Henry discusses a controversial and minority view approach to initial therapy used at his clinic where they use an individualized approach in serving inner city patients. They have high rates of poverty, mental illness, chemical dependency, and previous use of therapy.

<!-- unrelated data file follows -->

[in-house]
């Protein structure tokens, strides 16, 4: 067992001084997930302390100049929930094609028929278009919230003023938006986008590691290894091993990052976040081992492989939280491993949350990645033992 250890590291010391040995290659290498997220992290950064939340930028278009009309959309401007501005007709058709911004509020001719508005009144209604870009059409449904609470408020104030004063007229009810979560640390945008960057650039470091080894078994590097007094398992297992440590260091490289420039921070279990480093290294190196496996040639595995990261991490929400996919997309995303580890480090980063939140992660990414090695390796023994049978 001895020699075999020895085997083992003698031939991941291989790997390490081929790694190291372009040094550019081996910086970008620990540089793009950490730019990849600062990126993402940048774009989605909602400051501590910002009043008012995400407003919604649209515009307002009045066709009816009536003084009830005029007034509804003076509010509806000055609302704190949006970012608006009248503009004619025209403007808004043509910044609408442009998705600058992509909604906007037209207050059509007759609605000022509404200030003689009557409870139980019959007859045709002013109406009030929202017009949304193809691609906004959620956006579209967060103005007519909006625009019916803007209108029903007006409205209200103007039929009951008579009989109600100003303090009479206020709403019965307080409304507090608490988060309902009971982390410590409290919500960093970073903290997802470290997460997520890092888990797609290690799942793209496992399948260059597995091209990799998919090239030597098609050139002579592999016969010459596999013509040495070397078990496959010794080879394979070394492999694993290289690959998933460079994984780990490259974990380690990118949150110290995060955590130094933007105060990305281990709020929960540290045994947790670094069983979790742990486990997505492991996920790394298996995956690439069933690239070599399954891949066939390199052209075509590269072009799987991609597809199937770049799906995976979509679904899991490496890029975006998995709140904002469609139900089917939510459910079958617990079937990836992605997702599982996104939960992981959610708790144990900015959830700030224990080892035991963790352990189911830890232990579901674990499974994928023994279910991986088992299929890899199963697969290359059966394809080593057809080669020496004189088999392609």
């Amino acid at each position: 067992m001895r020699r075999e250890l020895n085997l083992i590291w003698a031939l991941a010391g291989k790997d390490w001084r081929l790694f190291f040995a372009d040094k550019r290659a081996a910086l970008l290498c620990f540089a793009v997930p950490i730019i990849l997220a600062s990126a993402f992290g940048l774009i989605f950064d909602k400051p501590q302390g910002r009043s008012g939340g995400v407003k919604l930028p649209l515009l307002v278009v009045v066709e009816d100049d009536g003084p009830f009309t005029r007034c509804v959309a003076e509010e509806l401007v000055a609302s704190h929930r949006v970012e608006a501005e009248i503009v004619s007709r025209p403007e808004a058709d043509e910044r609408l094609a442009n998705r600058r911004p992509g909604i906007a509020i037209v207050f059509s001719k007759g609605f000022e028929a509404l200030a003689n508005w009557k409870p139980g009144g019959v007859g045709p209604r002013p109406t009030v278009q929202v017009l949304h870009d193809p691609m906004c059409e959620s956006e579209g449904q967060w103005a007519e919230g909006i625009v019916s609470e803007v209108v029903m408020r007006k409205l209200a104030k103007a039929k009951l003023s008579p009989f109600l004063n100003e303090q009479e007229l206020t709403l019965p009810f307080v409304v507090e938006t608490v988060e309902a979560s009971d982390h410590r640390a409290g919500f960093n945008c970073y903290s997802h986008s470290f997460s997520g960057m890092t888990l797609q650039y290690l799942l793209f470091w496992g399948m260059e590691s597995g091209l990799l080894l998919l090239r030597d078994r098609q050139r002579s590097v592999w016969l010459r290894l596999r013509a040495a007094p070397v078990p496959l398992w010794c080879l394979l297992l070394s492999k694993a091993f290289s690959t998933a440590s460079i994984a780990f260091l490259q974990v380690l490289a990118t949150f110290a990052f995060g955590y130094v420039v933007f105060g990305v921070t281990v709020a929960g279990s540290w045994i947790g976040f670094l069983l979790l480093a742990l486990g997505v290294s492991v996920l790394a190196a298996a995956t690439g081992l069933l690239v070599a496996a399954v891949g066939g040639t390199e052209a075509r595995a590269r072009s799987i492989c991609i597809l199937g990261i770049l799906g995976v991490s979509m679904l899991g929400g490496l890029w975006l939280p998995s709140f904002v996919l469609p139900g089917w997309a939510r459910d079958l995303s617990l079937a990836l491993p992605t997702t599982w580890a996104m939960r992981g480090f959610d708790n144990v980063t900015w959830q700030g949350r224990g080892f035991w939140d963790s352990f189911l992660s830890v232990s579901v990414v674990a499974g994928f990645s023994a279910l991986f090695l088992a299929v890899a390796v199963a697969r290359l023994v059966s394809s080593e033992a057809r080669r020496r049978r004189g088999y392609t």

"Many patients (in his clinic) are treated with strategies in which therapy is delayed or dual nucleoside regimens, such as stavudine plus didanosine (often with hydroxyurea), are used as a class-sparing measure (often with a significant and durable virologic response). At the same time, the CD4+ T-cell count is maintained at a reasonable level. That is, we aim to maintain the surrogate markers above the ACTG 175 threshold of perceptible risk--CD4s>300, viral load <10,000 copies/ml) for clinical progression over a 3-year period. "The fastest-growing treatment category in my clinic is no treatment or delayed treatment".